However, after a promising start to the job, with the contractor managing to complete the cut and fill operations, the weather suddenly took a turn for the worse, with three notable heavy downpours. "It was like battling across the Somme," said Adrian. "There was water everywhere.
Eventually, it ran off the field and into the neighbouring bungalows' gardens. Any slight rainfall simply topped it up again." The contractor was at the critical point of decompacting the soil, relevelling and overseeding.
However, even after a period of dry weather, the contractor was unable to get back on and finish the work: "Some areas were just too wet. The machinery just got stuck." The only action was to delay finishing the job until the following spring.
Obviously, this delay caused both the club and contractor a lot of heartache, with the ground being out of bounds, so the club needed to find alternative venues for "home" matches to be played at the start of the season, whilst the contractor also had to reschedule the work.
During the winter, the club approached several cricket clubs to see if they could accommodate their needs, which resulted in approval from the Birmingham League to play their first and second team home matches at Ellesmere College, thirty-three miles away, and at Wrekin College, ten miles distant, until the work was done. "We are very grateful to these Colleges for helping us out. They saved our bacon really," Adrian told me.
The delay resulted in the club losing a lot of much needed revenue, mainly bar takings during the months of April, May and June when no home games could be played. Also, the club had to pay both Ellesmere and Wrekin College for the hire of their venues.
The contractor came back on site in March, making good use of the dry and windy weather. On Easter Monday, about twenty club members helped speed up the drying process by physically bailing off puddles of water, which enabled the contractor to start decompacting the subsoil. With a significant hot spell of weather in mid April, the levelling and seeding of the outfield was completed on 20th April.
A quick to establish, high wear tolerant seed mixture was used, drilling in three passes, followed by two further sowings using a cyclone spreader. The seed was soon up and receiving its first cut with a rotary mower. The contractor was duty bound to carry out a number of initial cuts to get the outfield established; this included a couple of rotary cuts and rolling to firm up the sward.
The outfield was fed on the 1st June and then handed over to the club to maintain. Adrian was now more confident that the club would soon be back playing, with a date set for the first home match of 27th June.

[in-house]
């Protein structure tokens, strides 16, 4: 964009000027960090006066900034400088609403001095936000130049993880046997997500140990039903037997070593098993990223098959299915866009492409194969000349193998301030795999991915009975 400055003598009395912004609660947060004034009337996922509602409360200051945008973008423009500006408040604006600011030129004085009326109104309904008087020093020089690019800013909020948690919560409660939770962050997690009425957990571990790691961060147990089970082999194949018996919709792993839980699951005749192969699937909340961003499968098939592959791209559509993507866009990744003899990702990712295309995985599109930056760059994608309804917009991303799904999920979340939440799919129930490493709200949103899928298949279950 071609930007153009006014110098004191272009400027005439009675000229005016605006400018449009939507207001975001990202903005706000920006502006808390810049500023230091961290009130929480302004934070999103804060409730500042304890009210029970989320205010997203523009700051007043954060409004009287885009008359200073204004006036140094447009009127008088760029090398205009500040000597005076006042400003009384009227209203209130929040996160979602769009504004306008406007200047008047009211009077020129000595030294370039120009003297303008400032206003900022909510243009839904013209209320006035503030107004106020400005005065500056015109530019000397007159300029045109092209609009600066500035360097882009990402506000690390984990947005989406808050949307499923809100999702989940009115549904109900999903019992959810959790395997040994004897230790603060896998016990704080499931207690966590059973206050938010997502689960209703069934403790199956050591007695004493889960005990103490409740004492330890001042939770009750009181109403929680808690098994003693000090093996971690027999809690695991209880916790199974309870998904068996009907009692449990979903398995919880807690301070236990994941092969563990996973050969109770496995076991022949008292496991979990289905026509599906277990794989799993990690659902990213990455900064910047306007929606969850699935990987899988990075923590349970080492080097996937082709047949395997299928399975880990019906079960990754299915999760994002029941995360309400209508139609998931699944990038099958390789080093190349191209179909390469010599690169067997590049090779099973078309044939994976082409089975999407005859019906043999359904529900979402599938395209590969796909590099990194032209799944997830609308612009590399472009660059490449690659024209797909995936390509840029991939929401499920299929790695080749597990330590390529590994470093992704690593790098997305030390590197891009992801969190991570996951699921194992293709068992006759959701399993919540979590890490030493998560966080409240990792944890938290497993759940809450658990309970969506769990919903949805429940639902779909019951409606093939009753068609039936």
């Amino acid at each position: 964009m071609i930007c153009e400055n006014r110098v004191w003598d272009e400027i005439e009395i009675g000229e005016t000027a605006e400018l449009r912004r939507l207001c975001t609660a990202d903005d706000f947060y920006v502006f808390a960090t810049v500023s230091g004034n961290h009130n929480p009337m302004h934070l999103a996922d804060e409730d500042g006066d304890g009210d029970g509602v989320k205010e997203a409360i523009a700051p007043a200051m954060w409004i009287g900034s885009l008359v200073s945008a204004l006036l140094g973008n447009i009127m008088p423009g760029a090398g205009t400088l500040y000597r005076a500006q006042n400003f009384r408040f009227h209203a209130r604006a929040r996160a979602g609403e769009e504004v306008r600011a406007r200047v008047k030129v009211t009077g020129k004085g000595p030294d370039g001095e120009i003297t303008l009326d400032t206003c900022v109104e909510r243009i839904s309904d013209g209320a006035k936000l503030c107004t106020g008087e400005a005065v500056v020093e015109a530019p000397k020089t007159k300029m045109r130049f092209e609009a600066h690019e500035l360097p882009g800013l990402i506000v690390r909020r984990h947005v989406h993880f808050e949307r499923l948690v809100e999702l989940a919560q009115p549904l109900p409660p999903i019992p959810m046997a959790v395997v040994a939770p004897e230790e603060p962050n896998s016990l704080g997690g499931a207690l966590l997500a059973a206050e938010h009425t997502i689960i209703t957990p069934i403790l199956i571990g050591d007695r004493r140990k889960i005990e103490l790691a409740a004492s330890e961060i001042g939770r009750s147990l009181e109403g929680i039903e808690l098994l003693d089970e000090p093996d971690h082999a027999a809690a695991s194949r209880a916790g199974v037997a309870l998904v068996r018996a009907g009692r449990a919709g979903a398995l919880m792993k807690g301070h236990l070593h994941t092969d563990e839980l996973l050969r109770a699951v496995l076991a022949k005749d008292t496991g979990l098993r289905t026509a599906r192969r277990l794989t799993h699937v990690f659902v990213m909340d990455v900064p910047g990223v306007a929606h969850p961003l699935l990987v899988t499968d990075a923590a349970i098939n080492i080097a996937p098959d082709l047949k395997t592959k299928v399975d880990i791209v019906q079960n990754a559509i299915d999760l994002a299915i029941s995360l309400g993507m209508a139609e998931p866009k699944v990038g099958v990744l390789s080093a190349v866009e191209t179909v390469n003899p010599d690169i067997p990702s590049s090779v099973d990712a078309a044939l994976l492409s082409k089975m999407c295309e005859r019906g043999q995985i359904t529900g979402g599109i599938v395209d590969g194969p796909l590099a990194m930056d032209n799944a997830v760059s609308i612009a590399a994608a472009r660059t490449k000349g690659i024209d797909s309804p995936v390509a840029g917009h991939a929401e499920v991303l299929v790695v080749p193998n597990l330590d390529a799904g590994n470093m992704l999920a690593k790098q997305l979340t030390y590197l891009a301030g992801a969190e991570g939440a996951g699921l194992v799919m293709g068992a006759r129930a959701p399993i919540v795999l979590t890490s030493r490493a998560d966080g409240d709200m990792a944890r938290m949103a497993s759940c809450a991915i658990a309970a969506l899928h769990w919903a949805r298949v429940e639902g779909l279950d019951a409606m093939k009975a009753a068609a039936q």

Whilst the new outfield was growing in, Adrian was mindful that the pitches were in need of some attention, especially knowing that the square had not received any pre-season rolling this year due to not being able to get the roller across the flooded outfield.
Adrian was confident that his thorough end of season renovation regime would have helped set up the square and that he would be able to catch up with some consolidation during the fourteen days he allocates to make ready each pitch for a match.
Last year's end of season renovations saw the square scarified in several directions using a Sisis Rotorake 602, topdressed with eight bags per pitch of Boughton County loam and oversown. He usually keeps the square mown at 15mm throughout the playing season, bringing down the height of cut during his pitch preparations.
Adrian is also responsible for looking after their second ground, an eight pitch square that the club have been using for a number of years a few miles up the road on the Weston Park Estate. The ground is used for 3rd/4th team fixtures, as well as some youth team games. Having this ground has helped enormously this year, with virtually all the youth team games being played there.
With no cricket being played on the home ground, this allowed Adrian the opportunity to spend a bit more time at Weston, so it's probably been the best it has looked for a number of years. Year on year, the pitches have steadily improved and now provide a decent game of cricket for both batsman and bowler.
27th June 2015 saw the 1st team return to their ground to play their first home game for nearly nine months. Shifnal won the toss and fielded. Eastnor scored 227 for 9 off 55 overs and Shifnal replied with 200 for 9 to hang on for a losing draw.
Although not the result the 1st team wanted, it was, however, a milestone in the club's history, being the first match played on the new outfield. For Adrian and many of the club members, it will be a day that they will never forget and, more importantly, this new outfield facility will help the club raise the standard of cricket played at Shifnal for generations to come.